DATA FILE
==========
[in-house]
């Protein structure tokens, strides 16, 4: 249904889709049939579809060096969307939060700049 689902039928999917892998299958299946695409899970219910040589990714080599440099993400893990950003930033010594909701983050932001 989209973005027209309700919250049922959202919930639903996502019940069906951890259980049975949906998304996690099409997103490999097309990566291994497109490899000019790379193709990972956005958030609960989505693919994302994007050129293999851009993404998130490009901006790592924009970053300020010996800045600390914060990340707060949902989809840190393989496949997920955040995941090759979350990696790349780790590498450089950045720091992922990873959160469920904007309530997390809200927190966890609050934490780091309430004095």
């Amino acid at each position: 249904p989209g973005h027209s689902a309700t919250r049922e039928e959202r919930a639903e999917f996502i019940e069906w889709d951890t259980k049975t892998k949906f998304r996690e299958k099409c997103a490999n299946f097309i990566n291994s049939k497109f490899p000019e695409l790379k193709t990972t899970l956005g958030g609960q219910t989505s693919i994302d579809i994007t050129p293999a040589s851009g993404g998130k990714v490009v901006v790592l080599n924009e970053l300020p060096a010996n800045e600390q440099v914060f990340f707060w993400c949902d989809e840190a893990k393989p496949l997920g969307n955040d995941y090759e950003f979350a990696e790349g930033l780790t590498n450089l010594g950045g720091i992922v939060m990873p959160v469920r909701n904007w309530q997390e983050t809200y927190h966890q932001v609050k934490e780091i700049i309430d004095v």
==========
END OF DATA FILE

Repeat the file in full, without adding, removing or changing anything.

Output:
[in-house]
């Protein structure tokens, strides 16, 4: 249904889709049939579809060096969307939060700049 689902039928999917892998299958299946695409899970219910040589990714080599440099993400893990950003930033010594909701983050932001 989209973005027209309700919250049922959202919930639903996502019940069906951890259980049975949906998304996690099409997103490999097309990566291994497109490899000019790379193709990972956005958030609960989505693919994302994007050129293999851009993404998130490009901006790592924009970053300020010996800045600390914060990340707060949902989809840190393989496949997920955040995941090759979350990696790349780790590498450089950045720091992922990873959160469920904007309530997390809200927190966890609050934490780091309430004095």
């Amino acid at each position: 249904p989209g973005h027209s689902a309700t919250r049922e039928e959202r919930a639903e999917f996502i019940e069906w889709d951890t259980k049975t892998k949906f998304r996690e299958k099409c997103a490999n299946f097309i990566n291994s049939k497109f490899p000019e695409l790379k193709t990972t899970l956005g958030g609960q219910t989505s693919i994302d579809i994007t050129p293999a040589s851009g993404g998130k990714v490009v901006v790592l080599n924009e970053l300020p060096a010996n800045e600390q440099v914060f990340f707060w993400c949902d989809e840190a893990k393989p496949l997920g969307n955040d995941y090759e950003f979350a990696e790349g930033l780790t590498n450089l010594g950045g720091i992922v939060m990873p959160v469920r909701n904007w309530q997390e983050t809200y927190h966890q932001v609050k934490e780091i700049i309430d004095v």